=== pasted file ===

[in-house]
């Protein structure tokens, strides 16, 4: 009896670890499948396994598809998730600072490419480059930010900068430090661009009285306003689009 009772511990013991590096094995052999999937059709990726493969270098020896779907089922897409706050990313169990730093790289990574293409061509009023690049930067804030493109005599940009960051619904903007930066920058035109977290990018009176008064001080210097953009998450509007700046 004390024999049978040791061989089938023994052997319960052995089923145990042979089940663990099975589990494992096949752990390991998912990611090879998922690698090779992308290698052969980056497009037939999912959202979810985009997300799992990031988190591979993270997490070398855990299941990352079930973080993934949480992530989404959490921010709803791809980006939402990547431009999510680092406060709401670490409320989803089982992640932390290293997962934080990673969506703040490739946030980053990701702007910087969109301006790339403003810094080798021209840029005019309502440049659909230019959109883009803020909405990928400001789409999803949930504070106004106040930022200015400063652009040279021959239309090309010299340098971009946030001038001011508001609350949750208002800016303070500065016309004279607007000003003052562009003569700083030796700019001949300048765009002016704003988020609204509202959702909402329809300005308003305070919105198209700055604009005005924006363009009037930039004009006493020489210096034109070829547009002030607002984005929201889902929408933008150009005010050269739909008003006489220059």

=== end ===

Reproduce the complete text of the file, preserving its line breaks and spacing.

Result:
[in-house]
């Protein structure tokens, strides 16, 4: 009896670890499948396994598809998730600072490419480059930010900068430090661009009285306003689009 009772511990013991590096094995052999999937059709990726493969270098020896779907089922897409706050990313169990730093790289990574293409061509009023690049930067804030493109005599940009960051619904903007930066920058035109977290990018009176008064001080210097953009998450509007700046 004390024999049978040791061989089938023994052997319960052995089923145990042979089940663990099975589990494992096949752990390991998912990611090879998922690698090779992308290698052969980056497009037939999912959202979810985009997300799992990031988190591979993270997490070398855990299941990352079930973080993934949480992530989404959490921010709803791809980006939402990547431009999510680092406060709401670490409320989803089982992640932390290293997962934080990673969506703040490739946030980053990701702007910087969109301006790339403003810094080798021209840029005019309502440049659909230019959109883009803020909405990928400001789409999803949930504070106004106040930022200015400063652009040279021959239309090309010299340098971009946030001038001011508001609350949750208002800016303070500065016309004279607007000003003052562009003569700083030796700019001949300048765009002016704003988020609204509202959702909402329809300005308003305070919105198209700055604009005005924006363009009037930039004009006493020489210096034109070829547009002030607002984005929201889902929408933008150009005010050269739909008003006489220059």